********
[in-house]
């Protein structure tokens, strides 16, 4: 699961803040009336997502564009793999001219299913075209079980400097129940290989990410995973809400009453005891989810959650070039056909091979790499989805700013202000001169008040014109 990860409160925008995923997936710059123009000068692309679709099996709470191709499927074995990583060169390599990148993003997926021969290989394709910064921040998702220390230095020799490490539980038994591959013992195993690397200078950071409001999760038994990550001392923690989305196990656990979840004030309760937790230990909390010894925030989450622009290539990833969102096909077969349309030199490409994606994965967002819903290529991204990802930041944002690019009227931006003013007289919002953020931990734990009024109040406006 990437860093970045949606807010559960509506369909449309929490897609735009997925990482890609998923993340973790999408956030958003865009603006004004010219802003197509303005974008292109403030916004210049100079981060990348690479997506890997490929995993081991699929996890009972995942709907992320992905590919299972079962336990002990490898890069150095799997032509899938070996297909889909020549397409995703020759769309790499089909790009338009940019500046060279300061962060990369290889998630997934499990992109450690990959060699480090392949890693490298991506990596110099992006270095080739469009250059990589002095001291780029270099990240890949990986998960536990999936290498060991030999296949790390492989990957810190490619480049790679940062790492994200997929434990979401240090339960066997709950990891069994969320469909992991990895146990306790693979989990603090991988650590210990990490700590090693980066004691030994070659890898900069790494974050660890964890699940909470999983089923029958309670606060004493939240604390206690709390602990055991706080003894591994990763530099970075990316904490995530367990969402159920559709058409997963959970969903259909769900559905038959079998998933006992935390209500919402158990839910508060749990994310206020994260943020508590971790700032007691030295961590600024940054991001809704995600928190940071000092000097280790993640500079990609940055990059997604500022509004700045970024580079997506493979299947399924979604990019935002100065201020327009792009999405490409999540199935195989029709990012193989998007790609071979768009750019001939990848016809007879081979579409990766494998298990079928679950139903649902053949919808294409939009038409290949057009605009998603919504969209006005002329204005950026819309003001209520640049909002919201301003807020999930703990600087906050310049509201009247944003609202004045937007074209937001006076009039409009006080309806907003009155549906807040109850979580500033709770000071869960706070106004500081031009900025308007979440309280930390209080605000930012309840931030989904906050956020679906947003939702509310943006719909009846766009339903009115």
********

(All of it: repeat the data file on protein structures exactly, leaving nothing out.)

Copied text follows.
[in-house]
């Protein structure tokens, strides 16, 4: 699961803040009336997502564009793999001219299913075209079980400097129940290989990410995973809400009453005891989810959650070039056909091979790499989805700013202000001169008040014109 990860409160925008995923997936710059123009000068692309679709099996709470191709499927074995990583060169390599990148993003997926021969290989394709910064921040998702220390230095020799490490539980038994591959013992195993690397200078950071409001999760038994990550001392923690989305196990656990979840004030309760937790230990909390010894925030989450622009290539990833969102096909077969349309030199490409994606994965967002819903290529991204990802930041944002690019009227931006003013007289919002953020931990734990009024109040406006 990437860093970045949606807010559960509506369909449309929490897609735009997925990482890609998923993340973790999408956030958003865009603006004004010219802003197509303005974008292109403030916004210049100079981060990348690479997506890997490929995993081991699929996890009972995942709907992320992905590919299972079962336990002990490898890069150095799997032509899938070996297909889909020549397409995703020759769309790499089909790009338009940019500046060279300061962060990369290889998630997934499990992109450690990959060699480090392949890693490298991506990596110099992006270095080739469009250059990589002095001291780029270099990240890949990986998960536990999936290498060991030999296949790390492989990957810190490619480049790679940062790492994200997929434990979401240090339960066997709950990891069994969320469909992991990895146990306790693979989990603090991988650590210990990490700590090693980066004691030994070659890898900069790494974050660890964890699940909470999983089923029958309670606060004493939240604390206690709390602990055991706080003894591994990763530099970075990316904490995530367990969402159920559709058409997963959970969903259909769900559905038959079998998933006992935390209500919402158990839910508060749990994310206020994260943020508590971790700032007691030295961590600024940054991001809704995600928190940071000092000097280790993640500079990609940055990059997604500022509004700045970024580079997506493979299947399924979604990019935002100065201020327009792009999405490409999540199935195989029709990012193989998007790609071979768009750019001939990848016809007879081979579409990766494998298990079928679950139903649902053949919808294409939009038409290949057009605009998603919504969209006005002329204005950026819309003001209520640049909002919201301003807020999930703990600087906050310049509201009247944003609202004045937007074209937001006076009039409009006080309806907003009155549906807040109850979580500033709770000071869960706070106004500081031009900025308007979440309280930390209080605000930012309840931030989904906050956020679906947003939702509310943006719909009846766009339903009115």